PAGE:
A state senator from Ohio seems to be uninterested in setting a good example for attentive driving.
Andrew Brenner, a Republican who serves Ohio Senate district 19 (Knox, Delaware and part of Franklin counties), took part in a May 3 virtual meeting for the Ohio Controlling Board, which handles state budget considerations. Board members met virtually to help keep COVID-19 transmission at bay, as many of us still do. Most meeting participants appeared from their home offices.
Brenner, though, was in a car. And at some point, he began driving and fussing with his phone, all on the same day that the Ohio House of Representatives introduced legislation that would ban drivers from using their phones while on the road.
The state senator began the meeting in a parked vehicle, as seen in the center box on the Ohio Channel's feed of the gathering. A few paper shopping bags were in the seat behind him. Brenner was stationary, he was not wearing a seatbelt and he even crossed his arms while looking at his phone that was perched somewhere on his dashboard or windshield.
Brenner clearly was parked in the screengrab below, which is great. Many of us have taken virtual meetings while waiting in a parking lot, because having long phone conversations or Zooming while driving is unsafe.
But then something strange happened.
At around the 1:50 mark of the feed, Brenner reached for the phone, flipped it toward the ceiling of the vehicle and then turned off his camera, as shown in the screengrab composite below.
Brenner reappeared around the 2:32 mark of the meeting's feed, pulling the phone to him and giving us a long view up his nostrils. He then moved his fingers about, as if fiddling with phone settings. He appeared to take an unintentional flash selfie at 3:28.
At this point, he was not wearing a seatbelt and still appeared to be parked.
Around 3:32, Brenner switched his background to a home office view while still sitting in his vehicle before cutting his camera again at 3:40.
But he returned at 4:20, this time wearing a seatbelt, turning the steering wheel and looking to his left and right. At around 4:24, you can see the background above his fuzzy outline shift, indicating that he was driving. Brenner drove for a bit, wiped his nose, stared at the screen, and then reached over to cut the camera yet again.
Brenner rejoined the meeting at the 5:13 mark, still wearing a seatbelt and very obviously driving now. The background continued to shift and flicker, and trees, buildings and other cars were frequently on view as Brenner drove past them. He periodically sipped from a beverage in a large plastic fast-food cup.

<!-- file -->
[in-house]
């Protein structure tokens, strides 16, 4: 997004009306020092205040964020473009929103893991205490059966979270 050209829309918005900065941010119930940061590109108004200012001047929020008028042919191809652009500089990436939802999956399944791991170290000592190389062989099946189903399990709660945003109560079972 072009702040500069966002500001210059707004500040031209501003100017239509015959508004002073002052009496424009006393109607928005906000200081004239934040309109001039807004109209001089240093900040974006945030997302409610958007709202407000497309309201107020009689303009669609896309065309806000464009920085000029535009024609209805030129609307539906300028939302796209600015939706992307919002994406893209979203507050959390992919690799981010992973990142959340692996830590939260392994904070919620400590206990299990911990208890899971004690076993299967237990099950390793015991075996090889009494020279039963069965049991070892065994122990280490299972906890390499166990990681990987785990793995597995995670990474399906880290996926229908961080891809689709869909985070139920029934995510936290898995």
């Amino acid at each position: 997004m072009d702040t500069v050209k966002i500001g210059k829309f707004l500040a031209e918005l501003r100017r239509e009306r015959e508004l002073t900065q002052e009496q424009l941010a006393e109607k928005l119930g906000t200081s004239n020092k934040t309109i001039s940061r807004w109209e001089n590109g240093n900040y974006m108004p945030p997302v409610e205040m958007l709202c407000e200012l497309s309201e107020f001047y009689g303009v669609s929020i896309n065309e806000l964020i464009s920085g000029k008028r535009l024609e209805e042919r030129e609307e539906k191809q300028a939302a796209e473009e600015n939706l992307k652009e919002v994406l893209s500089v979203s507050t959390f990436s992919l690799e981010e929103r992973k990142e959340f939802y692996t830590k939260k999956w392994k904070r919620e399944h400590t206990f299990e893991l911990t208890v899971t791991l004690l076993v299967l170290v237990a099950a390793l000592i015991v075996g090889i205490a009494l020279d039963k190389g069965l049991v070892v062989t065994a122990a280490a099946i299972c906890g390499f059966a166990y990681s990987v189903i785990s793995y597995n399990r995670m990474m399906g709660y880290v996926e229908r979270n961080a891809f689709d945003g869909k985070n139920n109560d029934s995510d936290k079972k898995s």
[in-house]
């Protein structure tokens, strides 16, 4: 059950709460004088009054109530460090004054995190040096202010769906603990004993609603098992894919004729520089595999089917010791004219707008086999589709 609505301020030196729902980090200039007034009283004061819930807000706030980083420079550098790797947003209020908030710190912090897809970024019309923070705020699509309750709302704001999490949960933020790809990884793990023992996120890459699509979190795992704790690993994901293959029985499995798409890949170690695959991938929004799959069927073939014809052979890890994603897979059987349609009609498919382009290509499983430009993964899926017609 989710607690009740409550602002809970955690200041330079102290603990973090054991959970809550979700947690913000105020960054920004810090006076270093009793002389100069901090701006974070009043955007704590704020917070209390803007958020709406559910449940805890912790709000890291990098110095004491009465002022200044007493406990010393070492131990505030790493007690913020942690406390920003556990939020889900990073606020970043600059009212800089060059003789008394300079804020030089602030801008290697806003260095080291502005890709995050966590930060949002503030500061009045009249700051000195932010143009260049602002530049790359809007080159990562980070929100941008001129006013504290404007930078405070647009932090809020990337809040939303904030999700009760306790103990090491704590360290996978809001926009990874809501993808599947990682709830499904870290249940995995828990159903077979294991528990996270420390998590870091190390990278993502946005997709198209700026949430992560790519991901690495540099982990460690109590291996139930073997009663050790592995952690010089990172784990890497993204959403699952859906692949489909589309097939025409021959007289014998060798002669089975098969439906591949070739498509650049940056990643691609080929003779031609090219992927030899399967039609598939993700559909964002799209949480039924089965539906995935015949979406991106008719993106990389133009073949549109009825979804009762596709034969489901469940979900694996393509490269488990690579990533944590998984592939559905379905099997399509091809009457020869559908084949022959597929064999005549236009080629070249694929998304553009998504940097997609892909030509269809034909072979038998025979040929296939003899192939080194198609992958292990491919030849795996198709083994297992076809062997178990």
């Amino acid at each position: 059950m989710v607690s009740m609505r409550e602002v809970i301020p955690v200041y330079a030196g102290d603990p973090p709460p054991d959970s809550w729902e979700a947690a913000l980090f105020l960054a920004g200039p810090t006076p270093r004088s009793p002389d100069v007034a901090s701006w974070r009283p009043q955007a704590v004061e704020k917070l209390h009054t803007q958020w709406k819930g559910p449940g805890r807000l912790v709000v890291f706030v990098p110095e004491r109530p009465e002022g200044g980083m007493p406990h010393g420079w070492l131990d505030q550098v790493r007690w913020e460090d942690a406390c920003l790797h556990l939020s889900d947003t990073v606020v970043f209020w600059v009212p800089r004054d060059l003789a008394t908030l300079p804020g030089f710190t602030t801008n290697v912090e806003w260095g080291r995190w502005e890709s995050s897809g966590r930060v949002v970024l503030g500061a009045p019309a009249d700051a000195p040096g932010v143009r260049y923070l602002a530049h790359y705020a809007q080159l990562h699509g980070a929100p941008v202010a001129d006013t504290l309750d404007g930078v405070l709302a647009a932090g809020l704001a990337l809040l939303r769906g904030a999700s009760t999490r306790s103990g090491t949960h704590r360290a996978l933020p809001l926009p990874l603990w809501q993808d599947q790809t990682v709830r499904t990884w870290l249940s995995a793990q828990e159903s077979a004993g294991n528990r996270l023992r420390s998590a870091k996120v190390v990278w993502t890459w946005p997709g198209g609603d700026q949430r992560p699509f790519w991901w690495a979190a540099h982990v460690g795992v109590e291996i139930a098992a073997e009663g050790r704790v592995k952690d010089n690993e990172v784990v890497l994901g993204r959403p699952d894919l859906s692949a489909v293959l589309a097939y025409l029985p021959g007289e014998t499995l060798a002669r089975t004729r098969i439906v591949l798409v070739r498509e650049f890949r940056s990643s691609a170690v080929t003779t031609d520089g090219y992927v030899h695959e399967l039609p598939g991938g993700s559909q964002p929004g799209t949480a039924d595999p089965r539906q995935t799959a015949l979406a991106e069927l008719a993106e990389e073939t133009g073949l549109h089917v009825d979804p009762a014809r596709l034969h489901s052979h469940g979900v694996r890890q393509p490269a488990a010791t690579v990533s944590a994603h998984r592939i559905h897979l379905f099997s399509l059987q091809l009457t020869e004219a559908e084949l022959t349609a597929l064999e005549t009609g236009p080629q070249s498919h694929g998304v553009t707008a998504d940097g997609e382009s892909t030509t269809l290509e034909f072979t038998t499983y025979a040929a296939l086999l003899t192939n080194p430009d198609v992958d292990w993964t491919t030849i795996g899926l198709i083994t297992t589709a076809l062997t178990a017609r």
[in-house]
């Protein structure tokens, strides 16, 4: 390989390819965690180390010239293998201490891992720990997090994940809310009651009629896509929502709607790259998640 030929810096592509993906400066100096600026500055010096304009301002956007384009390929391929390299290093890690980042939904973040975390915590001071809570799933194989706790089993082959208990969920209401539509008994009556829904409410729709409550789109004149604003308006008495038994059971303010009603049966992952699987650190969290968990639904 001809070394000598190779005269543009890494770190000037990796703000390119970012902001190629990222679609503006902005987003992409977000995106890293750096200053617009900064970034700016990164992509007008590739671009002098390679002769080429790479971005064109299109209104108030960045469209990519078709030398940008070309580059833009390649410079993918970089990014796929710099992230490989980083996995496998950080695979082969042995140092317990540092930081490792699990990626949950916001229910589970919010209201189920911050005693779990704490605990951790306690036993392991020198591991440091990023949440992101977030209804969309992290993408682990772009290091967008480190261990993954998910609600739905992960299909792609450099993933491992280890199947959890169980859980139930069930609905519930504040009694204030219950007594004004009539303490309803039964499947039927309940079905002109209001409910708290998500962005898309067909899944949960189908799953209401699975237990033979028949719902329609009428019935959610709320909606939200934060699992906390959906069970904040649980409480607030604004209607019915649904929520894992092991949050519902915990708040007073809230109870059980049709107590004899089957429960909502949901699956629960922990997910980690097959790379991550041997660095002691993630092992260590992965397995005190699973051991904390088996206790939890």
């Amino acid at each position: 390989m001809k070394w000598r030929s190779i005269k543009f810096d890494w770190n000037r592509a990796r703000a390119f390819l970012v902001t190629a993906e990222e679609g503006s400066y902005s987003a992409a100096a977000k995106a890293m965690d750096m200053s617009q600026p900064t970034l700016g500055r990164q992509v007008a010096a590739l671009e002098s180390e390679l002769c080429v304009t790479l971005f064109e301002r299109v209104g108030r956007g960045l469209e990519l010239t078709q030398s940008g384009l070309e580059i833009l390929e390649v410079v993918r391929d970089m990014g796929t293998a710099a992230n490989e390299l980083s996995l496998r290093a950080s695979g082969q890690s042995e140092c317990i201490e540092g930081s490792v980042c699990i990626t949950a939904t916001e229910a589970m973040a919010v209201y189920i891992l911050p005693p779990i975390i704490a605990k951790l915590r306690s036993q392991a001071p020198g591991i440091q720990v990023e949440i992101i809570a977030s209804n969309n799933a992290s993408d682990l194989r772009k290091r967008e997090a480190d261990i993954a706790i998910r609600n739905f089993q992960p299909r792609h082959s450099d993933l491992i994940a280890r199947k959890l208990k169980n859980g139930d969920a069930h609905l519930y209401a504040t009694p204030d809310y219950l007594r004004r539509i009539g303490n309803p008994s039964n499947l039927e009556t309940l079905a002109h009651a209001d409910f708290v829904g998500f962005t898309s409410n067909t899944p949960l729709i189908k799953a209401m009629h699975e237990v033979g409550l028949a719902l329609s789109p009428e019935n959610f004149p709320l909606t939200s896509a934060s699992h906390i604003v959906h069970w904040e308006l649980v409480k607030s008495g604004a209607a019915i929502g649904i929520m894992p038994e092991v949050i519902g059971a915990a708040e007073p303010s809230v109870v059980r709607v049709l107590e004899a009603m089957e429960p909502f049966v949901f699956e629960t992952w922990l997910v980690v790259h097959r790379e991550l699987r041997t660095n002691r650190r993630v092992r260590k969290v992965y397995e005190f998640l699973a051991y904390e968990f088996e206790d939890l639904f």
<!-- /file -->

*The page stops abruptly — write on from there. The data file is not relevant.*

When Controlling Board President Fletch Zimpher asked the group if there were questions, Brenner gave his head a Seinfeld-esque shake and continued driving. Around 7:04, the flickering hole in the background widened, showing even more of the scenery that Brenner was driving past.
Brenner's dangerous driving took place on the same day that Republicans Cindy Abrams and Brian Lampton introduced HB 283 to the Ohio Legislature to ban holding and operating a cell phone or other electronic device while behind the wheel. Language in the bill exempts first responders and infrequent emergency situations and permits speakerphone calls as long as the person is not holding or typing into the phone.
Police could pull a motorist over and issue a citation for operating a device while driving, the bill says. It would be considered a primary offense and a misdemeanor and would come with a fine of up to $150 for the first offense. If it happens a second time within two years, the fine goes up to $250. After three or more offenses within two years, the motorist would pay up to $500 and could have their license suspended.
Since Brenner repeatedly touched, adjusted and watched his camera's screen while driving, he would be in violation of the new law.
"I wasn't distracted. I was paying attention to the driving and listening to it (the meeting)," Brenner told the Dispatch.
Apparently, this is something Brenner does frequently.
"And I've actually been on other calls, numerous calls, while driving," Brenner said. "Phone calls for the most part but on video calls, I'm not paying attention to the video. To me, it's like a phone call."
It's true — there are options for joining a virtual meeting as a phone call rather than a video call. But on May 2, Brenner 1) played with his phone frequently, 2) stared at the screen, and 3) changed his background to make it look like he was not in a vehicle.
Brenner joined the Ohio Senate in 2018, becoming known for the restrictive "heartbeat bill" that can punish abortion as a felony and, along with his wife Sara, for comparing former Ohio Department of Health director Amy Acton's recommendations to "Hitler's Germany." (Acton is Jewish.)